How to Charge a Dead Car Battery
There are several reasons your car battery could die; including going for long periods of time without starting your car, storing it in freezing outdoor temperatures, leaving headlights or interior lights on while the car is turned off, and more. In order to charge a dead car battery, a set of jumper cables and a functional car with a charged battery is required. You will then have the ability to connect the batteries to one another using the jumper cables, and recharge the dead battery by transferring energy from the functional battery. Continue reading this article to learn more about the steps you can take to safely and effectively charge a dead car battery using jumper cables.
Part 1Before Jump-Starting
Your battery should be intact with no cracks, and should not visibly leak any battery acid. Do not attempt to jump-start your car if your battery displays signs of these damages, as you may cause injury to yourself or others if you do so.
Goggles and gloves will protect your eyes and hands from any sulfuric acid that may eject from the battery.
If your battery cables are corroded, clean them as best as possible using a brush with stiff bristles.
Ideal positions for this task are either placing the cars closely next to one another facing the same direction, or facing one another head-on, or nose-to-nose.
Verify that the distance between each car's battery is close enough for the jumper cables to connect the cars together. The length of jumper cables varies greatly depending on their style and manufacturer. Do not attempt to connect two different pairs of jumper cable together if your first pair isn’t long enough. This can melt the jumper cables and start a fire.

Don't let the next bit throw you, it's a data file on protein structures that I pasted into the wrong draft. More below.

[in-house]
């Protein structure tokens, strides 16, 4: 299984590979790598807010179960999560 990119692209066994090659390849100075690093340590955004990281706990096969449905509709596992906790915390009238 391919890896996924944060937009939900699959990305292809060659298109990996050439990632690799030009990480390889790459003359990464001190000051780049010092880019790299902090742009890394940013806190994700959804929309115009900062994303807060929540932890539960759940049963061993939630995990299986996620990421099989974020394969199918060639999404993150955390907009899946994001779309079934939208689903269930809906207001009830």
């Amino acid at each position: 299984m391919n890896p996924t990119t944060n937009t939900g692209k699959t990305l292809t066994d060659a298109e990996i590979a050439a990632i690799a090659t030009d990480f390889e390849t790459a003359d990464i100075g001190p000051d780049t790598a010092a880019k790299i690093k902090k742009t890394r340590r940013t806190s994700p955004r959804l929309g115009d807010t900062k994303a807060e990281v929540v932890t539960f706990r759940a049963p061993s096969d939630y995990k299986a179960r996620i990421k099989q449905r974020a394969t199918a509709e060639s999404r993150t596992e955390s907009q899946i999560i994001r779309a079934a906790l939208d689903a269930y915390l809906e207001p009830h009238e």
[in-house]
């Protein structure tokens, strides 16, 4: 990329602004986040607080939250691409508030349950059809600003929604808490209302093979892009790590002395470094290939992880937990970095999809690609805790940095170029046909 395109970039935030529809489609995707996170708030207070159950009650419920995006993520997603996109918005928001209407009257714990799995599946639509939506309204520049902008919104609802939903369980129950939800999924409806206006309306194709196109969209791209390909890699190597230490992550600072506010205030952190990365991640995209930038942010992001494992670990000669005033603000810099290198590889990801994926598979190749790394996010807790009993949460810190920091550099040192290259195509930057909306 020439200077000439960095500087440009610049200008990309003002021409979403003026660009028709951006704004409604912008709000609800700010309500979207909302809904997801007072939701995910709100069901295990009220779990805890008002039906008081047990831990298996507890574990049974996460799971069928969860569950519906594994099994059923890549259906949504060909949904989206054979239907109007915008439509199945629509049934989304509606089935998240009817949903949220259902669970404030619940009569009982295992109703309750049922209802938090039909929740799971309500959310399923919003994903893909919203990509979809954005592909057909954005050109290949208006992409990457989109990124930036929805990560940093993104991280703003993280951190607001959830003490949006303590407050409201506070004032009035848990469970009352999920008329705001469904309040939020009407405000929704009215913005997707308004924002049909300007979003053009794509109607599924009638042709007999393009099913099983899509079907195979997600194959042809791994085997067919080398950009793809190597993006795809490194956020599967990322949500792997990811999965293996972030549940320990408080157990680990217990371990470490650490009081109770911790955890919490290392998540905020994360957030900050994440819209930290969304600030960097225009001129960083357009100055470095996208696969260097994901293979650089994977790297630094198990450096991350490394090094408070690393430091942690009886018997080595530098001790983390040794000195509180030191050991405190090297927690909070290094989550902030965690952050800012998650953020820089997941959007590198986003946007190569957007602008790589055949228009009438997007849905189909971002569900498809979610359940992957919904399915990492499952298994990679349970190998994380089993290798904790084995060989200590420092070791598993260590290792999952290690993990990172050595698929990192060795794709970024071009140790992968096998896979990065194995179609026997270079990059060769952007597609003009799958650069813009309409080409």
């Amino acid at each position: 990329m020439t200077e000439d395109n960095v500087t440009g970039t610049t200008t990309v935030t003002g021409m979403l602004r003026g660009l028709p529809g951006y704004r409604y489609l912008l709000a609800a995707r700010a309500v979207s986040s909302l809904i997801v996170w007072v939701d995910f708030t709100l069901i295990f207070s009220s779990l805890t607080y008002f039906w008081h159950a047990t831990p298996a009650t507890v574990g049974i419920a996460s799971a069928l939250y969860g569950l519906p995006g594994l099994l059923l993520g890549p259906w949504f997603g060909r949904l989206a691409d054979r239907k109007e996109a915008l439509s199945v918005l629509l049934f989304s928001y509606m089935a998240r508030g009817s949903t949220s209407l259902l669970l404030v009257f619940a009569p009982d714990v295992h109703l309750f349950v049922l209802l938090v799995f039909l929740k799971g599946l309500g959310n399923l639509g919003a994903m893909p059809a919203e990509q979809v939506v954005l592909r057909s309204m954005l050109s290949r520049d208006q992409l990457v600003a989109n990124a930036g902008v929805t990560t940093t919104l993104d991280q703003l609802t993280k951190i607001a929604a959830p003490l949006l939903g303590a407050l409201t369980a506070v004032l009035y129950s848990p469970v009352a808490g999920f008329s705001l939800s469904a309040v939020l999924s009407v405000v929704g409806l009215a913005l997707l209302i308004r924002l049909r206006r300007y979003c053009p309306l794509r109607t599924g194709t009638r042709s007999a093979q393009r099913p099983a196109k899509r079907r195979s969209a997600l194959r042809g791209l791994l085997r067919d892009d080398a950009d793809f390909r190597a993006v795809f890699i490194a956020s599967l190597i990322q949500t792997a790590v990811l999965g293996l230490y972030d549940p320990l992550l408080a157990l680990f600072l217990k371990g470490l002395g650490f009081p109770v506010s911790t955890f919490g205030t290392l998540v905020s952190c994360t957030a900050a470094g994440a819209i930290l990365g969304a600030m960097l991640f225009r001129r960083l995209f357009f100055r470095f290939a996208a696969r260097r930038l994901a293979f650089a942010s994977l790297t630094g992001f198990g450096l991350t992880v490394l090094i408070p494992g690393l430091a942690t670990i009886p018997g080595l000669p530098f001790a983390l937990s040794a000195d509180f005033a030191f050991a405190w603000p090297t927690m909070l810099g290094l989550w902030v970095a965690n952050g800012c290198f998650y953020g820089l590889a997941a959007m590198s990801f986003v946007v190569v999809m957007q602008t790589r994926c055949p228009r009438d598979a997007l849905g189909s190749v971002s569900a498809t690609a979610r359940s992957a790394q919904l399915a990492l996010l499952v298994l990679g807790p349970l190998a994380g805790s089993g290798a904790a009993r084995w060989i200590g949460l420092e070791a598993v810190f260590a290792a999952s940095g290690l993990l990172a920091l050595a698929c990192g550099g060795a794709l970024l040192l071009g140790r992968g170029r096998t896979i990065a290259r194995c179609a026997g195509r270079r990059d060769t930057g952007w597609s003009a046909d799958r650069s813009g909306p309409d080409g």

Part 2Jump-Starting the Dead Battery
Positive terminals will be indicated by the plus symbol (+), and negative terminals will be indicated by a minus symbol(-).
The positive jumper cable is usually red in color if it is not labeled otherwise. The order in which you attach the jumper cables does make a difference, so follow this pattern: First connect one end of the positive jumper cable to the dead battery, then connect the other positive end of the jumper cable to the charged battery.
In most cases, the negative jumper cable is black.
This will ground the car that contains the dead battery upon jump-starting. You can attach the ground cable to the frame, chassis, or another component that is reasonably clean and free of paint or oxidation.
Upon starting the engine, its charging system will begin to charge the dead car battery through the jumper cables.
This will allow the dead battery to build up a charge of its own, although it would take longer to fully charge the battery.
If the jumper cables and the battery you are charging have enough power, the car engine should turn over easily and start. If the engine in the car with the dead battery fails to start, allow five more minutes to pass for the dead battery to charge.
This will prevent sparks or an explosion from occurring.
Disconnect the grounding cable first, then the cable attached to the negative terminal on the battery, then the cable attached to the positive terminal of the battery of the car that provided the jump, and finally the cable attached to the positive terminal on the previously dead battery.
This will allow the alternator in the car to recharge the battery.
In some cases, your battery will become fully charged within this time period; however, it is possible that you may need to purchase a new battery for your car if the battery doesn't charge sufficiently to crank the car.